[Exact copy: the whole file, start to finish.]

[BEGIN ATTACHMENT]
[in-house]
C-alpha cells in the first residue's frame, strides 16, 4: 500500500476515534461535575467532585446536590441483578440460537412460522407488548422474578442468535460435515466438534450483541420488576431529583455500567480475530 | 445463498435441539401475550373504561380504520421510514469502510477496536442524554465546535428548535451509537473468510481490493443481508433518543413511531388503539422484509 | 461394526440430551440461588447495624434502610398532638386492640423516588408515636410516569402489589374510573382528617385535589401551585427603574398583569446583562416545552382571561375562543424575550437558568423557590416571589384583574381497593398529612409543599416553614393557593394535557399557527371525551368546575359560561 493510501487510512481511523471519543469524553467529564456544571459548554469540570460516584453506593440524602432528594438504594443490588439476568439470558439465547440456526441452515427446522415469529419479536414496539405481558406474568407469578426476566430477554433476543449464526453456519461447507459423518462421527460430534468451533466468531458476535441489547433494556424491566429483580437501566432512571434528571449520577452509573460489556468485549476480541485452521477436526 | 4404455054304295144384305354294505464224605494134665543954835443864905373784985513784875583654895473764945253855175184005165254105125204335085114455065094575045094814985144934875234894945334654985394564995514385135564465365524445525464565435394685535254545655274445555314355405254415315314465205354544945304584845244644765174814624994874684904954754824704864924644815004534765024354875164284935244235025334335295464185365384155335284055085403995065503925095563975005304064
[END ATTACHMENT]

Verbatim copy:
[in-house]
C-alpha cells in the first residue's frame, strides 16, 4: 500500500476515534461535575467532585446536590441483578440460537412460522407488548422474578442468535460435515466438534450483541420488576431529583455500567480475530 | 445463498435441539401475550373504561380504520421510514469502510477496536442524554465546535428548535451509537473468510481490493443481508433518543413511531388503539422484509 | 461394526440430551440461588447495624434502610398532638386492640423516588408515636410516569402489589374510573382528617385535589401551585427603574398583569446583562416545552382571561375562543424575550437558568423557590416571589384583574381497593398529612409543599416553614393557593394535557399557527371525551368546575359560561 493510501487510512481511523471519543469524553467529564456544571459548554469540570460516584453506593440524602432528594438504594443490588439476568439470558439465547440456526441452515427446522415469529419479536414496539405481558406474568407469578426476566430477554433476543449464526453456519461447507459423518462421527460430534468451533466468531458476535441489547433494556424491566429483580437501566432512571434528571449520577452509573460489556468485549476480541485452521477436526 | 4404455054304295144384305354294505464224605494134665543954835443864905373784985513784875583654895473764945253855175184005165254105125204335085114455065094575045094814985144934875234894945334654985394564995514385135564465365524445525464565435394685535254545655274445555314355405254415315314465205354544945304584845244644765174814624994874684904954754824704864924644815004534765024354875164284935244235025334335295464185365384155335284055085403995065503925095563975005304064